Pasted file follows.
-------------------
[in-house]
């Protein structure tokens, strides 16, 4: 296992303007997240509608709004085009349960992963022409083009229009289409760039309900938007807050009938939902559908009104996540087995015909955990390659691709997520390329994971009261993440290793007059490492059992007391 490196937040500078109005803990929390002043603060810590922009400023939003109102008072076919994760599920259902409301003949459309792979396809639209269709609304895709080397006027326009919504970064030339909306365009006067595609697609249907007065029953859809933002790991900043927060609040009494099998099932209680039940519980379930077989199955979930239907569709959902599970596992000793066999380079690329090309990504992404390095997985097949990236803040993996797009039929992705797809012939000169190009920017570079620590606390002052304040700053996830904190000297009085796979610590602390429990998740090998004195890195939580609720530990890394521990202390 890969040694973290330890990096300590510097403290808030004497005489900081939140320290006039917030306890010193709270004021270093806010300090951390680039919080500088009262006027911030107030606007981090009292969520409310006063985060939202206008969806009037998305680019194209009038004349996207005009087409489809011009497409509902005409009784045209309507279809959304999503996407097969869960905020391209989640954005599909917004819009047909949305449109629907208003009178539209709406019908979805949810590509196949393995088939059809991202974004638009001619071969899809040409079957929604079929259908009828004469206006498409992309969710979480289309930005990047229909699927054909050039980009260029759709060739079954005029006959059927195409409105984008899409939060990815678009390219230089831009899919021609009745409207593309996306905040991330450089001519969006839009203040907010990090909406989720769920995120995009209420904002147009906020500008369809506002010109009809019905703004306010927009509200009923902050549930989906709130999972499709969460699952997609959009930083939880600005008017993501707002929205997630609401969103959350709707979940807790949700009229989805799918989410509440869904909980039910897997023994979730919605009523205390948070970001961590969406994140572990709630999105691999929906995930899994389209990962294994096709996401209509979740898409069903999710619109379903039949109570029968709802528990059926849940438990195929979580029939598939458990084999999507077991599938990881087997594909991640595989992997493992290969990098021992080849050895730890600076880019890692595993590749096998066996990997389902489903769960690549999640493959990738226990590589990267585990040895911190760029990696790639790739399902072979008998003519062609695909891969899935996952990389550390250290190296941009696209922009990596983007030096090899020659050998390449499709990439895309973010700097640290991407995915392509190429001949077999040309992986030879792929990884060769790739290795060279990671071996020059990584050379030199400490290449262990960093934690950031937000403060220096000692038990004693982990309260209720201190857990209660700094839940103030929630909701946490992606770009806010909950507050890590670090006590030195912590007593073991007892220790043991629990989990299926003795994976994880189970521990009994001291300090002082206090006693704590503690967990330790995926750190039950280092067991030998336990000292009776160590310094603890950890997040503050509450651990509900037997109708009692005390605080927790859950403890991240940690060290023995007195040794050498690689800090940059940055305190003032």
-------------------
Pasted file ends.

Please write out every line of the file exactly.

[in-house]
């Protein structure tokens, strides 16, 4: 296992303007997240509608709004085009349960992963022409083009229009289409760039309900938007807050009938939902559908009104996540087995015909955990390659691709997520390329994971009261993440290793007059490492059992007391 490196937040500078109005803990929390002043603060810590922009400023939003109102008072076919994760599920259902409301003949459309792979396809639209269709609304895709080397006027326009919504970064030339909306365009006067595609697609249907007065029953859809933002790991900043927060609040009494099998099932209680039940519980379930077989199955979930239907569709959902599970596992000793066999380079690329090309990504992404390095997985097949990236803040993996797009039929992705797809012939000169190009920017570079620590606390002052304040700053996830904190000297009085796979610590602390429990998740090998004195890195939580609720530990890394521990202390 890969040694973290330890990096300590510097403290808030004497005489900081939140320290006039917030306890010193709270004021270093806010300090951390680039919080500088009262006027911030107030606007981090009292969520409310006063985060939202206008969806009037998305680019194209009038004349996207005009087409489809011009497409509902005409009784045209309507279809959304999503996407097969869960905020391209989640954005599909917004819009047909949305449109629907208003009178539209709406019908979805949810590509196949393995088939059809991202974004638009001619071969899809040409079957929604079929259908009828004469206006498409992309969710979480289309930005990047229909699927054909050039980009260029759709060739079954005029006959059927195409409105984008899409939060990815678009390219230089831009899919021609009745409207593309996306905040991330450089001519969006839009203040907010990090909406989720769920995120995009209420904002147009906020500008369809506002010109009809019905703004306010927009509200009923902050549930989906709130999972499709969460699952997609959009930083939880600005008017993501707002929205997630609401969103959350709707979940807790949700009229989805799918989410509440869904909980039910897997023994979730919605009523205390948070970001961590969406994140572990709630999105691999929906995930899994389209990962294994096709996401209509979740898409069903999710619109379903039949109570029968709802528990059926849940438990195929979580029939598939458990084999999507077991599938990881087997594909991640595989992997493992290969990098021992080849050895730890600076880019890692595993590749096998066996990997389902489903769960690549999640493959990738226990590589990267585990040895911190760029990696790639790739399902072979008998003519062609695909891969899935996952990389550390250290190296941009696209922009990596983007030096090899020659050998390449499709990439895309973010700097640290991407995915392509190429001949077999040309992986030879792929990884060769790739290795060279990671071996020059990584050379030199400490290449262990960093934690950031937000403060220096000692038990004693982990309260209720201190857990209660700094839940103030929630909701946490992606770009806010909950507050890590670090006590030195912590007593073991007892220790043991629990989990299926003795994976994880189970521990009994001291300090002082206090006693704590503690967990330790995926750190039950280092067991030998336990000292009776160590310094603890950890997040503050509450651990509900037997109708009692005390605080927790859950403890991240940690060290023995007195040794050498690689800090940059940055305190003032």